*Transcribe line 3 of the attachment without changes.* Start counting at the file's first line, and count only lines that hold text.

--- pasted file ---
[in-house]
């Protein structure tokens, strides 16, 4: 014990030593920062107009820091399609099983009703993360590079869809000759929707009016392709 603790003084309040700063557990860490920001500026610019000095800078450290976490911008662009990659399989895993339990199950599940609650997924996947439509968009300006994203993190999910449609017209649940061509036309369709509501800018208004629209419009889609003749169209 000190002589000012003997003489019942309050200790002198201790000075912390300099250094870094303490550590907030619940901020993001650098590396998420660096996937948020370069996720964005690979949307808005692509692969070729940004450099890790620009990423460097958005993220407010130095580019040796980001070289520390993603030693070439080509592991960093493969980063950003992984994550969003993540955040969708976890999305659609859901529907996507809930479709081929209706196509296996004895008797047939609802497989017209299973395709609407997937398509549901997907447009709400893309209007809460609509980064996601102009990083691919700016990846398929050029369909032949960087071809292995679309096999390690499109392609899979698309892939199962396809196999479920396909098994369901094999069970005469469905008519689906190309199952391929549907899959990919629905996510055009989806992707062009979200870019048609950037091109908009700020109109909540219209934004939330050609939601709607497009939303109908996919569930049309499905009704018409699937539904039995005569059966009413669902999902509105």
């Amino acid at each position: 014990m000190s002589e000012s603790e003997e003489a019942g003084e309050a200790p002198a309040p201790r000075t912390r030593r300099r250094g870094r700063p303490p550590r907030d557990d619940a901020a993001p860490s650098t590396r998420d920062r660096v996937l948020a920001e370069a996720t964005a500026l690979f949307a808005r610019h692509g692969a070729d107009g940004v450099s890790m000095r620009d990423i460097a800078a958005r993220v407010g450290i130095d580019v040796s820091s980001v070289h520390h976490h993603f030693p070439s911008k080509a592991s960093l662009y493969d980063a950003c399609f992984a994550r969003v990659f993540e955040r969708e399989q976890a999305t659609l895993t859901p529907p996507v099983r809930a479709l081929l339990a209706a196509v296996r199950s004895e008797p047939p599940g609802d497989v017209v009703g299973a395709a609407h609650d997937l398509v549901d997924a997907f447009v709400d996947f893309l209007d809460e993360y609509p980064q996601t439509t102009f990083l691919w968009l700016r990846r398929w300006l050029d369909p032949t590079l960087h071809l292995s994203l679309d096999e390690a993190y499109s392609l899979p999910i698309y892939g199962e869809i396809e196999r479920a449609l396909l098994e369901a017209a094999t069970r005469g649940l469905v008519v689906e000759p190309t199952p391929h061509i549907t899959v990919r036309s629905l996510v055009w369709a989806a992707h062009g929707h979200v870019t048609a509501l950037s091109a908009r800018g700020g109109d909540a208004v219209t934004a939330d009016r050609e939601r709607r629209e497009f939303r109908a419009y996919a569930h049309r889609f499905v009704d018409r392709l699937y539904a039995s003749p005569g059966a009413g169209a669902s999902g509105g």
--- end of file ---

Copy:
């Amino acid at each position: 014990m000190s002589e000012s603790e003997e003489a019942g003084e309050a200790p002198a309040p201790r000075t912390r030593r300099r250094g870094r700063p303490p550590r907030d557990d619940a901020a993001p860490s650098t590396r998420d920062r660096v996937l948020a920001e370069a996720t964005a500026l690979f949307a808005r610019h692509g692969a070729d107009g940004v450099s890790m000095r620009d990423i460097a800078a958005r993220v407010g450290i130095d580019v040796s820091s980001v070289h520390h976490h993603f030693p070439s911008k080509a592991s960093l662009y493969d980063a950003c399609f992984a994550r969003v990659f993540e955040r969708e399989q976890a999305t659609l895993t859901p529907p996507v099983r809930a479709l081929l339990a209706a196509v296996r199950s004895e008797p047939p599940g609802d497989v017209v009703g299973a395709a609407h609650d997937l398509v549901d997924a997907f447009v709400d996947f893309l209007d809460e993360y609509p980064q996601t439509t102009f990083l691919w968009l700016r990846r398929w300006l050029d369909p032949t590079l960087h071809l292995s994203l679309d096999e390690a993190y499109s392609l899979p999910i698309y892939g199962e869809i396809e196999r479920a449609l396909l098994e369901a017209a094999t069970r005469g649940l469905v008519v689906e000759p190309t199952p391929h061509i549907t899959v990919r036309s629905l996510v055009w369709a989806a992707h062009g929707h979200v870019t048609a509501l950037s091109a908009r800018g700020g109109d909540a208004v219209t934004a939330d009016r050609e939601r709607r629209e497009f939303r109908a419009y996919a569930h049309r889609f499905v009704d018409r392709l699937y539904a039995s003749p005569g059966a009413g169209a669902s999902g509105g």